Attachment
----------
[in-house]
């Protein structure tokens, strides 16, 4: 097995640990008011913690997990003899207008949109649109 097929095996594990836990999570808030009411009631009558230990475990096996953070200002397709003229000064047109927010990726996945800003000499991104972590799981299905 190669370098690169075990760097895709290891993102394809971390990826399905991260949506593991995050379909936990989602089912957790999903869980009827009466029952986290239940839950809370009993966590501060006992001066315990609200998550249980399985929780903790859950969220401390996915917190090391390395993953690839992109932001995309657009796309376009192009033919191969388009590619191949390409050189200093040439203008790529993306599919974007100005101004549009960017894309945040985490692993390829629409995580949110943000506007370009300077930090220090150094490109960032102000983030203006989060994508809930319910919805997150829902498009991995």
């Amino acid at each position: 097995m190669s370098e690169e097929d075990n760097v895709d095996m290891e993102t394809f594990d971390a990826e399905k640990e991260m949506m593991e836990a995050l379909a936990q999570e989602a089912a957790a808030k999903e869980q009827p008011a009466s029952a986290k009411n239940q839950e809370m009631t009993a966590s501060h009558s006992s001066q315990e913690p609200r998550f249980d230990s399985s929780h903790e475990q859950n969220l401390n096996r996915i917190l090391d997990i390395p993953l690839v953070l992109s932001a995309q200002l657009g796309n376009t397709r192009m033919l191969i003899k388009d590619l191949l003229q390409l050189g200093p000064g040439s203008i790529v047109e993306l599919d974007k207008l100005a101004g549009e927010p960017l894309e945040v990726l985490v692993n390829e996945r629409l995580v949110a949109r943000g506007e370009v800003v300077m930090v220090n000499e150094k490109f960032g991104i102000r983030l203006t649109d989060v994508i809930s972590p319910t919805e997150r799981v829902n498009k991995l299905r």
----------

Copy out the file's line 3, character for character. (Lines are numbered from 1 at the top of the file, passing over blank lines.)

């Amino acid at each position: 097995m190669s370098e690169e097929d075990n760097v895709d095996m290891e993102t394809f594990d971390a990826e399905k640990e991260m949506m593991e836990a995050l379909a936990q999570e989602a089912a957790a808030k999903e869980q009827p008011a009466s029952a986290k009411n239940q839950e809370m009631t009993a966590s501060h009558s006992s001066q315990e913690p609200r998550f249980d230990s399985s929780h903790e475990q859950n969220l401390n096996r996915i917190l090391d997990i390395p993953l690839v953070l992109s932001a995309q200002l657009g796309n376009t397709r192009m033919l191969i003899k388009d590619l191949l003229q390409l050189g200093p000064g040439s203008i790529v047109e993306l599919d974007k207008l100005a101004g549009e927010p960017l894309e945040v990726l985490v692993n390829e996945r629409l995580v949110a949109r943000g506007e370009v800003v300077m930090v220090n000499e150094k490109f960032g991104i102000r983030l203006t649109d989060v994508i809930s972590p319910t919805e997150r799981v829902n498009k991995l299905r």